HomeJobsJobsplus has 12 inspectors to inspect all workplaces in Malta, public inquiry...

Jobsplus has 12 inspectors to inspect all workplaces in Malta, public inquiry board hears


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There are less than 12 Jobsplus inspectors responsible for inspecting all workplaces across all economic sectors, the public inquiry into Jean Paul Sofia’s death has heard.

When grilled by the board, Vella also said that Jobsplus itself does not inquire about the skills of prospective employees coming from countries outside of the EU. Instead, Vella explained that Jobsplus inspects the employers, making sure that they are in line with the law.

Vella said that Jobsplus does have a compliance unit, where its officers have the legal power to go to a workplace and check that employees are truly working the job that they declare. 

When the board asked Vella how many inspectors the entity has that are able to do this job, she said that Jobsplus has 12 inspectors, and not all of them are able to conduct on-site inspections. The board noted that these 12 inspectors are not only responsible for inspecting the country’s thousands of construction sites, but for all workplaces in Malta and Gozo.

Vella added,“Around two or three years ago we only had six inspectors.”

The Jobsplus CEO also gave the public inquiry data regarding the number of employees who were registered as working within the construction industry. In 2019, Vella explained, there were 16,099 people working within the industry, and the number increased to around 17,670 people in April 2023.

When asked about the number of third-country nationals within the industry during the same period, Vella’s figures show that in 2019, there were 4,210 third-country nationals, which almost doubled to 8,065 people in 2022.

A self-regulated industry

One of the witnesses was Malta Developers’ Association president Michael Stivala, who detailed what judge Zammit McKeon described as, “a self-regulated industry.”

Stivala started by explaining that the MDA represents the vast majority of Malta’s developers and contractors, saying that the idea behind the lobby was to group together all parties involved in the construction industry. The witness was asked if developers and contractors ever experience conflicts of interest, to which he replied, “yes many times.”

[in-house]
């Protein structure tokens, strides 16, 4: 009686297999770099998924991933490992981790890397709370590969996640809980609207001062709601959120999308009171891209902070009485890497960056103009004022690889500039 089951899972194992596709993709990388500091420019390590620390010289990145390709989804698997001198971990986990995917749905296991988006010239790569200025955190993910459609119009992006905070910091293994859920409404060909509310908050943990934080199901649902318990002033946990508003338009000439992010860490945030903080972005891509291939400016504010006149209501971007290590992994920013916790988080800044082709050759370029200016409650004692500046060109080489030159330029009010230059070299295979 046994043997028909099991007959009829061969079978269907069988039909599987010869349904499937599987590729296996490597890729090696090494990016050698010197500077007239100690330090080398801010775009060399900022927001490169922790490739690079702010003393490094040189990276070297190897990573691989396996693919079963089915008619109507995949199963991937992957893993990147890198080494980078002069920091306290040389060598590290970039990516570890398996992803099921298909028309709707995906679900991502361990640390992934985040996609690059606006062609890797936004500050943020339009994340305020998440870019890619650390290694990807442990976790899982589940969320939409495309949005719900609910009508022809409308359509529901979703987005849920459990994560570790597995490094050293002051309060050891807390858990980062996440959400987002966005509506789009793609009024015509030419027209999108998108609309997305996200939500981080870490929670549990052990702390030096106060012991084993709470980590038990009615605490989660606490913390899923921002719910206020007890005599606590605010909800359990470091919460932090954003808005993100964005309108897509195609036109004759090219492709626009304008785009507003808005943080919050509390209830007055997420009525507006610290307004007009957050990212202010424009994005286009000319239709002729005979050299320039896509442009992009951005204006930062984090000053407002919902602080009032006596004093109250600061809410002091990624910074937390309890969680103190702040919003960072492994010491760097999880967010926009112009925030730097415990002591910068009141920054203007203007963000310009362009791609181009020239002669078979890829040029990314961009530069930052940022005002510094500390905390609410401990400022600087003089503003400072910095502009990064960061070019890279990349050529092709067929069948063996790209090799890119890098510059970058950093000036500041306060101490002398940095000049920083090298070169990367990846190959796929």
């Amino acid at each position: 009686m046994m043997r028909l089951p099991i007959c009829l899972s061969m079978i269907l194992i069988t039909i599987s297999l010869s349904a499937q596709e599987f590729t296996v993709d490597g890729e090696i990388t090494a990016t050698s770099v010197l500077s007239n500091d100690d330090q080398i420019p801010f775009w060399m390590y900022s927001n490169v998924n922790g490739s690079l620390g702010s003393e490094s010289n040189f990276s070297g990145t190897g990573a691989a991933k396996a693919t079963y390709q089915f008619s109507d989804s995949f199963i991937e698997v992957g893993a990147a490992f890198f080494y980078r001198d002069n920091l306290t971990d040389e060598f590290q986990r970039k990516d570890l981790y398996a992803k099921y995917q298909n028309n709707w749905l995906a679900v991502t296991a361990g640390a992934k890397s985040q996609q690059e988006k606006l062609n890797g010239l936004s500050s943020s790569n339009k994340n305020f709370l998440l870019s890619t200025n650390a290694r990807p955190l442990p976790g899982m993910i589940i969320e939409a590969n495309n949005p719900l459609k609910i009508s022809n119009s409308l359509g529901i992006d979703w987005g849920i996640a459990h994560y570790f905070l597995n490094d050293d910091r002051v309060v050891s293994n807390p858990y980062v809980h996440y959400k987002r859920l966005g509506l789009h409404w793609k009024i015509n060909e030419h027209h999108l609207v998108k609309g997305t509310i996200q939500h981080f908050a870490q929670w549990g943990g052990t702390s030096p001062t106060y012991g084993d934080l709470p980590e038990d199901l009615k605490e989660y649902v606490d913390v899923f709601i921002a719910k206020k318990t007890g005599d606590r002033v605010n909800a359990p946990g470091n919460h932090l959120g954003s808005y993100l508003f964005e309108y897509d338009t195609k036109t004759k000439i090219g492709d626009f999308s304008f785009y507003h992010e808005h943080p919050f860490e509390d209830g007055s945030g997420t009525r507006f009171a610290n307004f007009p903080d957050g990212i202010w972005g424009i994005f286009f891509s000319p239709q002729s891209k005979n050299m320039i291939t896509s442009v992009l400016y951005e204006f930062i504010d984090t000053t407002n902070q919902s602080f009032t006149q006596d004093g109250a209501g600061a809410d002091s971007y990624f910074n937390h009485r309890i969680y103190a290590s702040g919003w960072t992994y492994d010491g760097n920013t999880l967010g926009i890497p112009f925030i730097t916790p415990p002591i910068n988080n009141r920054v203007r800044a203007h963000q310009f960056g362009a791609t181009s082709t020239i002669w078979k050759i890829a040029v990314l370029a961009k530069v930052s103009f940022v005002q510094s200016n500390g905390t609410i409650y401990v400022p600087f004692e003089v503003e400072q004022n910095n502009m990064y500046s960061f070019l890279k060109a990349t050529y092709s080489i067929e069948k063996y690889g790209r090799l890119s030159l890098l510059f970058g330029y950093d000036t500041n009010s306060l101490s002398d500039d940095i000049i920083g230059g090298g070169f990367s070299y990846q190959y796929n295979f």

Stivala said that there are frequent instances where developers and contractors don’t have written agreements between eachother, which results in conflicts during construction works. 

“How does the MDA resolve these conflicts,” the board asked. The MDA boss replied by implying that the association does not act as a mediator. Stivala went on to say that a developer’s job is simply to appoint the competent professionals needed to carry out a development project, and that the developer is not responsible for any hiccups along the road, as the developer’s role in the process is simply that of an investor.

In fact, Stivala said that the MDA will soon undergo a rebranding exercise, in order to acknowledge the fact that in some cases, the developer is only responsible for the investment behind the project. The MDA, he explained will soon be called the Malta Developments’ Association.

The board inquired about the MDA’s position on regulations regarding licences for contractors, to which Stivala replied that the lobby is heavily in favour of these regulations. “We’ve wanted this more than anyone else, we’ve been asking for this regulation for over eight years,” he said. 

In fact, Stivala noted that the MDA had attempted to create a register in order to keep stock of all operators within the industry. From this exercise, the MDA found that around 65% of all contractors were not insured, and that a number of operators don’t even have a VAT number.

When asked about his thoughts on classifying different types of contractors under different classifications, he said that the MDA was going to propose this a year after the contractors’ licenses were established so as to not “shock the system.”

Stivala noted that government’s regulations regarding the licensing of contractors leave out a crucial element: insurance. The construction mogul reiterated the need for contractors to be insured. 

When asked about the MDA’s members’ training, Stivala stated that the association has its own academy and is ready to train its members’ employees.

After these questions, Judge Zammit McKeon asked the witness, “Do you realise that from what you’ve said, the industry is regulating itself?” Stivala responded in the affirmative.

Lands Authority was not aware of land transfer

The Lands Authority’s CEO, Robert Vella took the witness stand, as the board’s first question revolved around whether or not he was involved in the allocation of the land where Jean Paul Sofia was killed to Allplus Ltd.

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